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2014 Grants - Roberson
BIN1 and Tau Interactions Regulating Neuronal Calcium
Erik Roberson, M.D., Ph.D.
University of Alabama at Birmingham
2014 Investigator-Initiated Research Grant: Biological Underpinnings of Genetic Risk Factors in Alzheimer’s Disease
Variations in the DNA of the BIN1 (bridging integrator 1) gene – which code for the BIN1 protein – have been found to be associated with increased risk for the development of Alzheimer’s disease. However, the role of BIN1 protein in the brain, and how variations in the BIN1 gene may affect the risk of Alzheimer’s disease are not well understood.
Nerve cells use electrical signals to rapidly transmit information through the brain. These signals are crucial for the function of the nervous system and for learning and memory. Electrical signals in nerve cells are generated by the rapid opening and closing of specialized channels, which are proteins embedded in the surface of the cell. Some such channels, known as voltage-gated calcium channels (VGCCs), allow calcium to flow into the cell when they are opened by these electrical impulses. Calcium currents in nerve cells are tightly regulated and play an important role in the normal function of the brain.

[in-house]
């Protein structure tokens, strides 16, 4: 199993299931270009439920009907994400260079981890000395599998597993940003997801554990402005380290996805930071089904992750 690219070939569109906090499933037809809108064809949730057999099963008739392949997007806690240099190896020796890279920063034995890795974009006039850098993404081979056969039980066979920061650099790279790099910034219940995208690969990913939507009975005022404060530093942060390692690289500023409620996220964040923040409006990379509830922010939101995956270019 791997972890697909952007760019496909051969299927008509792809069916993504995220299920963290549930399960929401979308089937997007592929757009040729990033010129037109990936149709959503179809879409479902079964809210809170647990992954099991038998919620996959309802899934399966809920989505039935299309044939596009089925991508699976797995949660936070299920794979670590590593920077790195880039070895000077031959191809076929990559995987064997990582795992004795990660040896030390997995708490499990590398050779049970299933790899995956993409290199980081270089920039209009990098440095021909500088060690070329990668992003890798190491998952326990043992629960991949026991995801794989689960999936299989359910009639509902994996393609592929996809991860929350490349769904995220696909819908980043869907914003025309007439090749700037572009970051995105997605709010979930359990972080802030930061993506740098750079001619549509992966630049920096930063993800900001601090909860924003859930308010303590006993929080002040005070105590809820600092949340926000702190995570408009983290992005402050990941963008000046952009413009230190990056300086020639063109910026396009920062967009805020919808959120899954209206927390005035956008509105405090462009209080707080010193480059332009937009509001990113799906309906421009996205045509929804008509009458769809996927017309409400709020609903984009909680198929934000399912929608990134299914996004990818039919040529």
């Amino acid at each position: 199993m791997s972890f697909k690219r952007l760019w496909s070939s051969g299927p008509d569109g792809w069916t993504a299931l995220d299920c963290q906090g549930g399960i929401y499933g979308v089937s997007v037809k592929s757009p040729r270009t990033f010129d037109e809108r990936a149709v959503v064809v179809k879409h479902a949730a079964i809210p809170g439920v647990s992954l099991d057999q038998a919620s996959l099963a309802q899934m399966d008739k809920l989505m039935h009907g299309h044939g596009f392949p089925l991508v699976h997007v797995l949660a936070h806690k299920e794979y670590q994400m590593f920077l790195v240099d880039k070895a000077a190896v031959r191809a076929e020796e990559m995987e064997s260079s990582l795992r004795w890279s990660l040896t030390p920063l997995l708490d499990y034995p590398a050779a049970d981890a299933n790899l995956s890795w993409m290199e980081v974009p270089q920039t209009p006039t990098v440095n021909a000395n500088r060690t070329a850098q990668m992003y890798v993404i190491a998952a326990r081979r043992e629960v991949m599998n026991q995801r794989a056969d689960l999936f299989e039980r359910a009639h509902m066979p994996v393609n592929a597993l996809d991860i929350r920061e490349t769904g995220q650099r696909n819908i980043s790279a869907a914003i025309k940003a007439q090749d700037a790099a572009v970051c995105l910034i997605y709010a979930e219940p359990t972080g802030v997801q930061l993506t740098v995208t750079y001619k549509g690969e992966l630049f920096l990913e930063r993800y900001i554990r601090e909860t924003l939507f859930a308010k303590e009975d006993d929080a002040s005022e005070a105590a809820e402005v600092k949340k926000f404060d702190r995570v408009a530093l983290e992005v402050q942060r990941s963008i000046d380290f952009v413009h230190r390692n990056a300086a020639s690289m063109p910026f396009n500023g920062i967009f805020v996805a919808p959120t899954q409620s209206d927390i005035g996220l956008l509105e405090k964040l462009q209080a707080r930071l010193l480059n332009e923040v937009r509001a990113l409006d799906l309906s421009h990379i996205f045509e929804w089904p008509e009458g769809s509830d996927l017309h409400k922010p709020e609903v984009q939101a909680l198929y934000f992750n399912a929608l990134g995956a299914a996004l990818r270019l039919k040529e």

Erik Roberson, M.D., Ph.D., and colleagues have obtained preliminary evidence that the BIN1 protein interacts with VGCCs through the protein tau. Tau is one of the proteins at the focus of research into Alzheimer’s disease because it is the main component of neurofibrillary tangles, one of the characteristic features of Alzheimer’s disease. For their current studies, the research team will examine the BIN1-VGCC-Tau interaction in more detail using mice that have been genetically altered to have an Alzheimer’s-like condition and different levels of tau and BIN1. They will investigate how such genetic changes affect the number and placement of VGCCs in the cell surface, as well as the electrical activity and calcium levels of nerve cells. These studies will provide new insights into the role of BIN1 in nerve cells and possibly how changes in the genetics of BIN1 may lead to brain changes associated with Alzheimer’s disease.